Soon after the liberation, he was asked by Raoul Dautry, minister of reconstruction, to design prototypes for mass housing. The result was the Unite d’Habitation at Marseilles (1947–52), another key building of its time. Béton brut—rough, boardmarked concrete—was used for an 18-story block of flats incorporating many services. The concept was inspired by the ideal of the oceangoing liner and the Phalanstery schemes for communal living advocated by Charles Fourier in the 19th century. Other versions of the Unité were built at Nantes-Rezé (1952–53), Briey-en-Forêt (1957–61), Firminy-Vert (1965–68), and Berlin (1957–58).
In 1950 the English architects Edwin Maxwell Fry and Jane Drew proposed to the Indian authorities that Le Corbusier be invited to work on Chandigarh, a new capital city for the Punjab. Together with Pierre Jeanneret, he collaborated with these archi tects to design this vast project, concentrating mainly on the huge and spectacular official buildings of the Capitol complex. Other major commissions in India followed throughout the 1950s, notably in Ahmedabad. At the same period, two religious buildings of his in France, the Chapel of Notre-Dame-du-Haut (1950–55) at Ronchamp and the monastery of Sainte-Marie de la Tourette (1953–59), were immediately acclaimed.
This fertile period also included the Maisons Jaoul (1956) in Paris, the Brazilian Pavilion (1959) with Lúcio Costa to house Brazilian students at the Cité Universitaire in Paris, and Le Corbusier’s only American building, the Carpenter Center for the Visual Arts (Cambridge, Massachusetts, 1961–63) with Josep Lluís Sert.
Le Corbusier received the Gold Medal of the Royal Institute of British Architects in 1953 and that of the American Institute of Architects in 1961. Throughout his life he was inspired by the polarities of the architecture of Mediterranean civilization stretching back to antiquity and the potential of the most modern technology of his day.
6 October 1887 Born Charles-Édouard Jeanneret in La Chauxde-Fonds, Switzerland; father was a watch and clock dial painter; mother, née Perret, was a musician;
1901 Left elementary school in for the School of Art (La Chaux-de-Fonds) to become an apprentice engraver;
Mentored by painter Charles L’Eplattenier.
Died 27 August 1965 while swimming at Cap Martin, leaving many unfinished projects.
Benton, Tim, Les Villas de Le Corbusier et Pier re Jeanneret, 1920–1930, Paris: P.Sers, 1984; translated into English as The Villas of Le Corbusier 1920–30, New Haven, Connecticut: Yale University Press, 1987 Boudon, P., Lived-in Architectu re: Le Corbusier ’s Pessac Revisited, London: Lund Humphries, 1972 Cohen, Jean-Louis, Le Corbusier and the Mystique of the USSR, 192 8–1936, Princeton, New Jersey: Princeton University Press, 1992 Curtis, William J.R., Le Corbusier, Ideas and Form, London: Phaidon, 1986 Evenson, Norma, Chandigarh, Berkeley:University of California Press, 1966 Guiton, Jacques, The Ideas of Le Corbusier on Archi tecture and Urban Planning, translated by Margaret Guiton, New York: Braziller, 1981 Moos, S.von, Le Corbusier, Elements of a Synthesis, Cambridge, Massachusetts: MIT Press, 1979 Rowe, Colin, The Mathematics of the Ideal Villa and Other Essays, Cambridge, Massachusetts: MIT Press, 1976 Sbriglio, Jacques, Le Corbusier, L’Un ité d’Habitat ion de Marseille, Marseilles: Editions Parenthèses, 1992 Serenyi, Peter, Le Corbusier in Perspective, Englewood Cliffs, New Jersey: Prentice-Hall, 1975 Steinmann, Martin, and I.Noseda (editors), La Chaux-de-Fonds et Jeanneret (Avant Le Corbusier) (exhib. cat.), Niederteufen: Arthur Nigli, 1983 Taylor, Brian Brace, Le Corbusier at Pessac, Cambridge, Massachusetts: Carpenter Center, Harvard University, 1972 Taylor, Brian Brace, Le Corbusier, La Cité de Refuge, Paris 1929/33, Paris: Equerre, 1980; as Le Corbusier, The City of Refu ge, Paris 1929/33 , Chicago: University of Chicago Press, 1987 Turner, P.V., The Education of Le Corbusier, a Stu dy of the Develop ment of Le Corbusier ’s Thought, 1 900–1920. New York: Garland, 1977 Walden, R. (editor), The Open Hand: Essays on Le Corbusier, Cambridge, Massachusetts: MIT Press, 1977 Le Corbusier, Archi tect of the Centur y (exhib. cat.), London: Arts Council of Great Britain, 1987 (exhib. cat.), Paris: Caisse Nationale des Monuments Historiques et des Sites, 1988 Le Cobusier, Vers Une Architecture, Paris: Vincent, Fréal, 1923; as Towards a New Architecture, translated by Frederick Etchells, London: John Rodker, 1927; frequently reprinted in many languages Le Corbusier, Précisions sur un état présent de l’architecture et de l’urban isme, Paris: Vincent, Fréal, 1930 Le Corbusier, Modular, Paris: Editions de l’Architecture, 1948; as The Modular, translated by Peter de Francia and Anna Bostock, London: Faber and Faber, 1954 Le Corbusier, Les Carnets de la recherche patiente; Ronchamp, Paris: 1957; reprinted with a translation by Jacqueline Cullen, Verlag Gerd Hatje, 1991 Le Corbusier et Pie rre Jeanneret Oeuvre Complete, 8 vols., edited by Willi Boesiger, Zurich: Girsberger, 1930 onward: Vol. 1 1910– 29, Vol. II 1929–34, Vol. III (edited by Max Bill) 1934–38, Vol. IV 1938–46, Vol. V 1946–52, Vol. VI 1952–57, Vol. VII 1957–65, Vol. VIII 1965–69 The Le Corbusier A rchive, 32 vols., edited by H.A.Brooks, New York: Paris: Foundation Le Corbusier, 1982–84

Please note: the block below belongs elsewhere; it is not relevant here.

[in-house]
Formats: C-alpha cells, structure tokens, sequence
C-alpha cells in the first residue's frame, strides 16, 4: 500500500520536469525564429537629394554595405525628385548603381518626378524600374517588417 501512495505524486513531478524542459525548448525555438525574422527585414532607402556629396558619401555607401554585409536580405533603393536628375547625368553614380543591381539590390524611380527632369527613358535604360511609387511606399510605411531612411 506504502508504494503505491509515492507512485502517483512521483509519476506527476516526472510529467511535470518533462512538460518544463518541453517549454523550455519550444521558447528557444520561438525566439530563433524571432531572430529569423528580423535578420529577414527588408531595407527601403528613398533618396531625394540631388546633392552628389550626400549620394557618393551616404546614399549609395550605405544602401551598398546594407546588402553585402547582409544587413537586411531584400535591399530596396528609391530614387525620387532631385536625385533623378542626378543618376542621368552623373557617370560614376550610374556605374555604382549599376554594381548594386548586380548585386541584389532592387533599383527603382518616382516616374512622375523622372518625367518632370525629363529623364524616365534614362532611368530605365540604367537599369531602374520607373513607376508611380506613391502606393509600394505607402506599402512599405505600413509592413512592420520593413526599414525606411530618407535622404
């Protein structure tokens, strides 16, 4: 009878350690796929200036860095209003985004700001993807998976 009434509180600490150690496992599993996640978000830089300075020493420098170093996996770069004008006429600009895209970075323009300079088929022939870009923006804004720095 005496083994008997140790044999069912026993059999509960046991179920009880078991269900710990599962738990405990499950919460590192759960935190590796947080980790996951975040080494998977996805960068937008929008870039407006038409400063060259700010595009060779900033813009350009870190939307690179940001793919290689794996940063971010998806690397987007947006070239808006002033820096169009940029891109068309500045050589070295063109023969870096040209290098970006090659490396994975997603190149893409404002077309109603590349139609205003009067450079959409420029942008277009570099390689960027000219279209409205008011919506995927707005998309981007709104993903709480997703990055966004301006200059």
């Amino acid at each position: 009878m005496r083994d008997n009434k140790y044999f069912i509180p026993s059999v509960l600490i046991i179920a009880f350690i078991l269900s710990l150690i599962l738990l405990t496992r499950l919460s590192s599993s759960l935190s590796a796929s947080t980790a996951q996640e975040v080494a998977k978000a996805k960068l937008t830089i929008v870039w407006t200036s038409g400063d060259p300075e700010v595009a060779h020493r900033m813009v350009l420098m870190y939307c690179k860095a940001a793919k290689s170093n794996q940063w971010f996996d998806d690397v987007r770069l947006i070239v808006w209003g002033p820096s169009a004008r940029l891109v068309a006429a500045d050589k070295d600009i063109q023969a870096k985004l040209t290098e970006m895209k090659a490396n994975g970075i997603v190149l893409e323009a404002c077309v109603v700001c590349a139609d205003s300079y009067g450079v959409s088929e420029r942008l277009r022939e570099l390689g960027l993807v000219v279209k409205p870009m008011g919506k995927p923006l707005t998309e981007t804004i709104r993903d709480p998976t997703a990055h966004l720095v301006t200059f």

|Arts and Crafts Movement; International Style;|